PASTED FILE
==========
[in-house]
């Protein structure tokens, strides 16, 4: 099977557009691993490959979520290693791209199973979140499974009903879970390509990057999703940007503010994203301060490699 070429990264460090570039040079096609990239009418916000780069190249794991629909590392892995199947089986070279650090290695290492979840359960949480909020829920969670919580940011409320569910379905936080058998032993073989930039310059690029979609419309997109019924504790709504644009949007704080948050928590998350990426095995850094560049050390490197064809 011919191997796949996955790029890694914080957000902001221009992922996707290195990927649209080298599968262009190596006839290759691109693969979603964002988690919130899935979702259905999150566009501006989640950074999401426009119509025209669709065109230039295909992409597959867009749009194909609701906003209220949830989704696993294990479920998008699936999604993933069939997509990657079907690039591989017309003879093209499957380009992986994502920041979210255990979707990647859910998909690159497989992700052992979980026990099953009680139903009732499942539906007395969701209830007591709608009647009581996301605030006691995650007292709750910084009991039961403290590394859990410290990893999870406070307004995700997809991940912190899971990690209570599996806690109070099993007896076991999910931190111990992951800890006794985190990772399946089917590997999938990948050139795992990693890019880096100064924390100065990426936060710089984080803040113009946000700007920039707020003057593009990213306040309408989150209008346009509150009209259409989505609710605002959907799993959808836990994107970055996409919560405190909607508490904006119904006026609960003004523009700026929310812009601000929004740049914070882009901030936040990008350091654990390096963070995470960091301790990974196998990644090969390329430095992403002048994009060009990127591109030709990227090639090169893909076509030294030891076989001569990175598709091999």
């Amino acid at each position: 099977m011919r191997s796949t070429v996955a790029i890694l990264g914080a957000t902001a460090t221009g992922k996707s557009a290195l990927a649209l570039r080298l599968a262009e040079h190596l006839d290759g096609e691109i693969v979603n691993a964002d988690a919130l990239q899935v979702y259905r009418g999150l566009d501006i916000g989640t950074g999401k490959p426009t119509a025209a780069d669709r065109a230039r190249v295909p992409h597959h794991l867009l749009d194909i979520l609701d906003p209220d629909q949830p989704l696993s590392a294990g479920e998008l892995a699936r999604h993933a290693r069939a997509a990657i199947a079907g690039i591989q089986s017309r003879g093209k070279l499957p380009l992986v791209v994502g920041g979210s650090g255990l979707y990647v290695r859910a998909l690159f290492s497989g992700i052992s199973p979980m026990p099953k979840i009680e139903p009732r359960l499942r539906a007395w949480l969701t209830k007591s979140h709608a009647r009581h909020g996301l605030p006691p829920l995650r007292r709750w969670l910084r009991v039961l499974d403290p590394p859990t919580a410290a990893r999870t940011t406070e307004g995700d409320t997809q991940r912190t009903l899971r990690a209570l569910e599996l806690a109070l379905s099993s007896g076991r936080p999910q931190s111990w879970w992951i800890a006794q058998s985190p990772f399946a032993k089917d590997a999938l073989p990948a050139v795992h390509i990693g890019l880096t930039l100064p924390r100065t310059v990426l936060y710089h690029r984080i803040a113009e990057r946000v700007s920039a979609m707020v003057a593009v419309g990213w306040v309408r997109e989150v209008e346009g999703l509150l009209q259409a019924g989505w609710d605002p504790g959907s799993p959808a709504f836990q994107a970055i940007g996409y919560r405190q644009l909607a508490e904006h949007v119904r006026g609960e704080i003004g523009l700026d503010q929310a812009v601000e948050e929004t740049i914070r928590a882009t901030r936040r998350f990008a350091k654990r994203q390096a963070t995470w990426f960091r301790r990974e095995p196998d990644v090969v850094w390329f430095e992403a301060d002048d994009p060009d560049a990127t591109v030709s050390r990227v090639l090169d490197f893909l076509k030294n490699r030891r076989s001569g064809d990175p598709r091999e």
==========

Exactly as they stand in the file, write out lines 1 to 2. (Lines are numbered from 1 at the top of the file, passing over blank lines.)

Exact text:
[in-house]
């Protein structure tokens, strides 16, 4: 099977557009691993490959979520290693791209199973979140499974009903879970390509990057999703940007503010994203301060490699 070429990264460090570039040079096609990239009418916000780069190249794991629909590392892995199947089986070279650090290695290492979840359960949480909020829920969670919580940011409320569910379905936080058998032993073989930039310059690029979609419309997109019924504790709504644009949007704080948050928590998350990426095995850094560049050390490197064809 011919191997796949996955790029890694914080957000902001221009992922996707290195990927649209080298599968262009190596006839290759691109693969979603964002988690919130899935979702259905999150566009501006989640950074999401426009119509025209669709065109230039295909992409597959867009749009194909609701906003209220949830989704696993294990479920998008699936999604993933069939997509990657079907690039591989017309003879093209499957380009992986994502920041979210255990979707990647859910998909690159497989992700052992979980026990099953009680139903009732499942539906007395969701209830007591709608009647009581996301605030006691995650007292709750910084009991039961403290590394859990410290990893999870406070307004995700997809991940912190899971990690209570599996806690109070099993007896076991999910931190111990992951800890006794985190990772399946089917590997999938990948050139795992990693890019880096100064924390100065990426936060710089984080803040113009946000700007920039707020003057593009990213306040309408989150209008346009509150009209259409989505609710605002959907799993959808836990994107970055996409919560405190909607508490904006119904006026609960003004523009700026929310812009601000929004740049914070882009901030936040990008350091654990390096963070995470960091301790990974196998990644090969390329430095992403002048994009060009990127591109030709990227090639090169893909076509030294030891076989001569990175598709091999």